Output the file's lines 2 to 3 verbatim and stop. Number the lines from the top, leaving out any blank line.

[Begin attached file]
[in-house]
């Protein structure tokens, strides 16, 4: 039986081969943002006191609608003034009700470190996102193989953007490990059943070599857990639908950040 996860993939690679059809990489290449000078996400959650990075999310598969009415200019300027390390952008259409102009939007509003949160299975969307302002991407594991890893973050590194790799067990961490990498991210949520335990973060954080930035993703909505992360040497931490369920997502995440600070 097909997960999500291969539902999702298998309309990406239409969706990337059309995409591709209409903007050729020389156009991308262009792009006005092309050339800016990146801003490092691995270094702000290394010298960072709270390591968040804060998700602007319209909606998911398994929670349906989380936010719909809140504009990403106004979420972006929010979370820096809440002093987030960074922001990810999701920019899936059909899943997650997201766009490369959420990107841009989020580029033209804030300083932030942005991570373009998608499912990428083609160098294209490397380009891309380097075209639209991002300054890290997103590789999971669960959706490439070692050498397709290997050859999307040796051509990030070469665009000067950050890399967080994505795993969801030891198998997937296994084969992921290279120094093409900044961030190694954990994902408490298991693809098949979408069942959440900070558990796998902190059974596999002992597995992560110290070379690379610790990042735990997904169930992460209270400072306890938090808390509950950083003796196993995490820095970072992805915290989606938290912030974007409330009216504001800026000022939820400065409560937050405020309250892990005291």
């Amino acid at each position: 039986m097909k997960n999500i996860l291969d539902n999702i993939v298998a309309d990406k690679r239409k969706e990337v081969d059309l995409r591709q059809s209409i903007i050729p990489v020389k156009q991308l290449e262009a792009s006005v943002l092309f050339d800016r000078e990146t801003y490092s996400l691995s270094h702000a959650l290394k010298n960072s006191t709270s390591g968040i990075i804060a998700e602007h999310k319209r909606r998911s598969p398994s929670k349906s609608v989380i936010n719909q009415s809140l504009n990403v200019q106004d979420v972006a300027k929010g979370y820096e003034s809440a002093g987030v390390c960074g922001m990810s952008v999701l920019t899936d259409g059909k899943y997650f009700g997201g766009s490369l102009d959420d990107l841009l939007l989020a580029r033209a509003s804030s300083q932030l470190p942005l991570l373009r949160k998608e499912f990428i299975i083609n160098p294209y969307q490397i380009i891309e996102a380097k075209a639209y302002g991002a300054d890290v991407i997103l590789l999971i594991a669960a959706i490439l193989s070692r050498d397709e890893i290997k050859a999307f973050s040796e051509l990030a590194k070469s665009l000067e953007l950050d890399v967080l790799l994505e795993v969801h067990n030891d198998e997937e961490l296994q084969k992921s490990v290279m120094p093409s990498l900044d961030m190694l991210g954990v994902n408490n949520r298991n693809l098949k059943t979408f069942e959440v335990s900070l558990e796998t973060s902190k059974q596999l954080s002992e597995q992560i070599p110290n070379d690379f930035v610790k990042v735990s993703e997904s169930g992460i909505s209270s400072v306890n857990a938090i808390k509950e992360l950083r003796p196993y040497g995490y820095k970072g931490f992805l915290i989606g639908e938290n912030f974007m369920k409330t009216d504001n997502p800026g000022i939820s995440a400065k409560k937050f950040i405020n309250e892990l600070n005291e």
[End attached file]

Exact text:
């Protein structure tokens, strides 16, 4: 039986081969943002006191609608003034009700470190996102193989953007490990059943070599857990639908950040 996860993939690679059809990489290449000078996400959650990075999310598969009415200019300027390390952008259409102009939007509003949160299975969307302002991407594991890893973050590194790799067990961490990498991210949520335990973060954080930035993703909505992360040497931490369920997502995440600070 097909997960999500291969539902999702298998309309990406239409969706990337059309995409591709209409903007050729020389156009991308262009792009006005092309050339800016990146801003490092691995270094702000290394010298960072709270390591968040804060998700602007319209909606998911398994929670349906989380936010719909809140504009990403106004979420972006929010979370820096809440002093987030960074922001990810999701920019899936059909899943997650997201766009490369959420990107841009989020580029033209804030300083932030942005991570373009998608499912990428083609160098294209490397380009891309380097075209639209991002300054890290997103590789999971669960959706490439070692050498397709290997050859999307040796051509990030070469665009000067950050890399967080994505795993969801030891198998997937296994084969992921290279120094093409900044961030190694954990994902408490298991693809098949979408069942959440900070558990796998902190059974596999002992597995992560110290070379690379610790990042735990997904169930992460209270400072306890938090808390509950950083003796196993995490820095970072992805915290989606938290912030974007409330009216504001800026000022939820400065409560937050405020309250892990005291």
């Amino acid at each position: 039986m097909k997960n999500i996860l291969d539902n999702i993939v298998a309309d990406k690679r239409k969706e990337v081969d059309l995409r591709q059809s209409i903007i050729p990489v020389k156009q991308l290449e262009a792009s006005v943002l092309f050339d800016r000078e990146t801003y490092s996400l691995s270094h702000a959650l290394k010298n960072s006191t709270s390591g968040i990075i804060a998700e602007h999310k319209r909606r998911s598969p398994s929670k349906s609608v989380i936010n719909q009415s809140l504009n990403v200019q106004d979420v972006a300027k929010g979370y820096e003034s809440a002093g987030v390390c960074g922001m990810s952008v999701l920019t899936d259409g059909k899943y997650f009700g997201g766009s490369l102009d959420d990107l841009l939007l989020a580029r033209a509003s804030s300083q932030l470190p942005l991570l373009r949160k998608e499912f990428i299975i083609n160098p294209y969307q490397i380009i891309e996102a380097k075209a639209y302002g991002a300054d890290v991407i997103l590789l999971i594991a669960a959706i490439l193989s070692r050498d397709e890893i290997k050859a999307f973050s040796e051509l990030a590194k070469s665009l000067e953007l950050d890399v967080l790799l994505e795993v969801h067990n030891d198998e997937e961490l296994q084969k992921s490990v290279m120094p093409s990498l900044d961030m190694l991210g954990v994902n408490n949520r298991n693809l098949k059943t979408f069942e959440v335990s900070l558990e796998t973060s902190k059974q596999l954080s002992e597995q992560i070599p110290n070379d690379f930035v610790k990042v735990s993703e997904s169930g992460i909505s209270s400072v306890n857990a938090i808390k509950e992360l950083r003796p196993y040497g995490y820095k970072g931490f992805l915290i989606g639908e938290n912030f974007m369920k409330t009216d504001n997502p800026g000022i939820s995440a400065k409560k937050f950040i405020n309250e892990l600070n005291e």